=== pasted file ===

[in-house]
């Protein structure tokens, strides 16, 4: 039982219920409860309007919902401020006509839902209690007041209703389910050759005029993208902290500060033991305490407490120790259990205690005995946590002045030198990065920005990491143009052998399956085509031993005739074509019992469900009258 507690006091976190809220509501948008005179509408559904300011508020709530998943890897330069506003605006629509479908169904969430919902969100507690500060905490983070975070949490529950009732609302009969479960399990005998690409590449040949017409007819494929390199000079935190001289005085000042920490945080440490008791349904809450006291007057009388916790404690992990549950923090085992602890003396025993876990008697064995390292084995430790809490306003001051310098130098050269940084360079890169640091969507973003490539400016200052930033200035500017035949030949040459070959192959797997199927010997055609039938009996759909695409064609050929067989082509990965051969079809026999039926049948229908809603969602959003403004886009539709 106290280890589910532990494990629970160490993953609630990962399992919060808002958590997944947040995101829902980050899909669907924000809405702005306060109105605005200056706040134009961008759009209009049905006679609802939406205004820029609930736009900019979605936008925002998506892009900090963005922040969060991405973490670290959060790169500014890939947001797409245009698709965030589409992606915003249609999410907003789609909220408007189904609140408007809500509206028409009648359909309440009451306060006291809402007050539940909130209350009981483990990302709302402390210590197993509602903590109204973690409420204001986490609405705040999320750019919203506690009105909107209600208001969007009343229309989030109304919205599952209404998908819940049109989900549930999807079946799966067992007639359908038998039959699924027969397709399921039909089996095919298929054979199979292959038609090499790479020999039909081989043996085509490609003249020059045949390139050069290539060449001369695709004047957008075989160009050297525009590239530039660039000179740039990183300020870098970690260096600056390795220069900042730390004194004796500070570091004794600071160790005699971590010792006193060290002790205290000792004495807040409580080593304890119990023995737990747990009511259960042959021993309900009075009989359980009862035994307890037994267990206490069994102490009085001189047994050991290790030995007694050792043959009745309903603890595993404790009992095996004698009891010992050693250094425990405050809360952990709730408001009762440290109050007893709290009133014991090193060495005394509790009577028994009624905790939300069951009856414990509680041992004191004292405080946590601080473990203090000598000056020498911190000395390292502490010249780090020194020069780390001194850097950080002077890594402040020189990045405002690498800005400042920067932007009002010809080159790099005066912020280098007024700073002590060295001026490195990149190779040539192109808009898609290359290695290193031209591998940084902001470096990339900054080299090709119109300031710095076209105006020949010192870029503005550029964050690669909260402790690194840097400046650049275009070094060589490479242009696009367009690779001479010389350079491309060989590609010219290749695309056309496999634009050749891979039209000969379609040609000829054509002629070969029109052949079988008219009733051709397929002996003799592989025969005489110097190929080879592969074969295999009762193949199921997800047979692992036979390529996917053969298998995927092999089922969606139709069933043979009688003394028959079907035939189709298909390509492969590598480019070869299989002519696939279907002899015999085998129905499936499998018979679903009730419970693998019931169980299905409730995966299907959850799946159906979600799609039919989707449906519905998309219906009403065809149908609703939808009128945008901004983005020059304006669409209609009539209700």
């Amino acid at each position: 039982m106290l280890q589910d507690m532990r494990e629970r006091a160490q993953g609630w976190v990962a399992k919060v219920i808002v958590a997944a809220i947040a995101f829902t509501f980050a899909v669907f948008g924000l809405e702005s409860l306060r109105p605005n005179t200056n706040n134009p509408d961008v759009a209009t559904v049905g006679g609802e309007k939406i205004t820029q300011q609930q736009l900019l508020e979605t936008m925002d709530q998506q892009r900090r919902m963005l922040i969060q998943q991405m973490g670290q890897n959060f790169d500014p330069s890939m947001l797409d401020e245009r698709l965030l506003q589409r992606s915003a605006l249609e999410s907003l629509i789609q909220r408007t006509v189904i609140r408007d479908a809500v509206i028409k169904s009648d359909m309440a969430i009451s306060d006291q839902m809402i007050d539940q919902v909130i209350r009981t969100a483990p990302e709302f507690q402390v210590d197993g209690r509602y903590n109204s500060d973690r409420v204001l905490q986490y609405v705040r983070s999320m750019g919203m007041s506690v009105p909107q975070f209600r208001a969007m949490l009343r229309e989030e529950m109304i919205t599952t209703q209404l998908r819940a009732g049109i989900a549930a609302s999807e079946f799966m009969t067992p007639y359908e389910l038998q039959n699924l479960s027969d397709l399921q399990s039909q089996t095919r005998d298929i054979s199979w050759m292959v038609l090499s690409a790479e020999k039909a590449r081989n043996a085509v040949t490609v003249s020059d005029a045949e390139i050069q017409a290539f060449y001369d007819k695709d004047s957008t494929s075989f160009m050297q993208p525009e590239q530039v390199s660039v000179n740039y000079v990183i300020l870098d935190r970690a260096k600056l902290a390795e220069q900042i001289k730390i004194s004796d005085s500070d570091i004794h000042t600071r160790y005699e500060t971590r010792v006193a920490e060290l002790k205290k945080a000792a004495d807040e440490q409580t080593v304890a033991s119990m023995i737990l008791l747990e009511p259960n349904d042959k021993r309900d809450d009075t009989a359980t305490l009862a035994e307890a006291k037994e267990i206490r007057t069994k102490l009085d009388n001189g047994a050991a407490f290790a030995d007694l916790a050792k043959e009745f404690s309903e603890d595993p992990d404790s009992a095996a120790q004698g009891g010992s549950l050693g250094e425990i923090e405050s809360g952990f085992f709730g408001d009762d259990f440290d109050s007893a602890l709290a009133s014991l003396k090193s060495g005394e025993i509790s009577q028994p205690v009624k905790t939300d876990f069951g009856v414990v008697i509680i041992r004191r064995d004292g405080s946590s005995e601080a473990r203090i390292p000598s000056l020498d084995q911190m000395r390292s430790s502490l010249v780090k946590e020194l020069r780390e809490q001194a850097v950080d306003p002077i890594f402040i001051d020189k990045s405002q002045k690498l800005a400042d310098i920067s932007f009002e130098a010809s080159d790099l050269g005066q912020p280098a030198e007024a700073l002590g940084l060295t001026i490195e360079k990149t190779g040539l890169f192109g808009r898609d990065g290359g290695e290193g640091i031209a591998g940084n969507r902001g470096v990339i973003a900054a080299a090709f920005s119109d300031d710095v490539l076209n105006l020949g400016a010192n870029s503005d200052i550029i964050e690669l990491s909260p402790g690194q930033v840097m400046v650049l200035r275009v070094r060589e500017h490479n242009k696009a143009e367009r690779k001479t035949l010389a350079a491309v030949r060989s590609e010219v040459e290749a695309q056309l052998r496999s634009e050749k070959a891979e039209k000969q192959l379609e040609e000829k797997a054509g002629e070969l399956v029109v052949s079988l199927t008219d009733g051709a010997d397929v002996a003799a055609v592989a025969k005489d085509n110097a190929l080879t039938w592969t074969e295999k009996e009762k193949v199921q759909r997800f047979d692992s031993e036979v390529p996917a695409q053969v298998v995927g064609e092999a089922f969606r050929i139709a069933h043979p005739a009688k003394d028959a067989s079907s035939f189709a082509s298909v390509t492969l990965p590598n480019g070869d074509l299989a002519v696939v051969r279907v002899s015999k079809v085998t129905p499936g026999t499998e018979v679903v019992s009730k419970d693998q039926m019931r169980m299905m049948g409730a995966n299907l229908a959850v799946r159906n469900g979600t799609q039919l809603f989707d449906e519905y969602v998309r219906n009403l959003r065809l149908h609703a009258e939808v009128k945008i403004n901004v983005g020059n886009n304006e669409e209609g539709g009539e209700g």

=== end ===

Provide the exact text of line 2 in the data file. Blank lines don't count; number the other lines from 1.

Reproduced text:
């Protein structure tokens, strides 16, 4: 039982219920409860309007919902401020006509839902209690007041209703389910050759005029993208902290500060033991305490407490120790259990205690005995946590002045030198990065920005990491143009052998399956085509031993005739074509019992469900009258 507690006091976190809220509501948008005179509408559904300011508020709530998943890897330069506003605006629509479908169904969430919902969100507690500060905490983070975070949490529950009732609302009969479960399990005998690409590449040949017409007819494929390199000079935190001289005085000042920490945080440490008791349904809450006291007057009388916790404690992990549950923090085992602890003396025993876990008697064995390292084995430790809490306003001051310098130098050269940084360079890169640091969507973003490539400016200052930033200035500017035949030949040459070959192959797997199927010997055609039938009996759909695409064609050929067989082509990965051969079809026999039926049948229908809603969602959003403004886009539709 106290280890589910532990494990629970160490993953609630990962399992919060808002958590997944947040995101829902980050899909669907924000809405702005306060109105605005200056706040134009961008759009209009049905006679609802939406205004820029609930736009900019979605936008925002998506892009900090963005922040969060991405973490670290959060790169500014890939947001797409245009698709965030589409992606915003249609999410907003789609909220408007189904609140408007809500509206028409009648359909309440009451306060006291809402007050539940909130209350009981483990990302709302402390210590197993509602903590109204973690409420204001986490609405705040999320750019919203506690009105909107209600208001969007009343229309989030109304919205599952209404998908819940049109989900549930999807079946799966067992007639359908038998039959699924027969397709399921039909089996095919298929054979199979292959038609090499790479020999039909081989043996085509490609003249020059045949390139050069290539060449001369695709004047957008075989160009050297525009590239530039660039000179740039990183300020870098970690260096600056390795220069900042730390004194004796500070570091004794600071160790005699971590010792006193060290002790205290000792004495807040409580080593304890119990023995737990747990009511259960042959021993309900009075009989359980009862035994307890037994267990206490069994102490009085001189047994050991290790030995007694050792043959009745309903603890595993404790009992095996004698009891010992050693250094425990405050809360952990709730408001009762440290109050007893709290009133014991090193060495005394509790009577028994009624905790939300069951009856414990509680041992004191004292405080946590601080473990203090000598000056020498911190000395390292502490010249780090020194020069780390001194850097950080002077890594402040020189990045405002690498800005400042920067932007009002010809080159790099005066912020280098007024700073002590060295001026490195990149190779040539192109808009898609290359290695290193031209591998940084902001470096990339900054080299090709119109300031710095076209105006020949010192870029503005550029964050690669909260402790690194840097400046650049275009070094060589490479242009696009367009690779001479010389350079491309060989590609010219290749695309056309496999634009050749891979039209000969379609040609000829054509002629070969029109052949079988008219009733051709397929002996003799592989025969005489110097190929080879592969074969295999009762193949199921997800047979692992036979390529996917053969298998995927092999089922969606139709069933043979009688003394028959079907035939189709298909390509492969590598480019070869299989002519696939279907002899015999085998129905499936499998018979679903009730419970693998019931169980299905409730995966299907959850799946159906979600799609039919989707449906519905998309219906009403065809149908609703939808009128945008901004983005020059304006669409209609009539209700």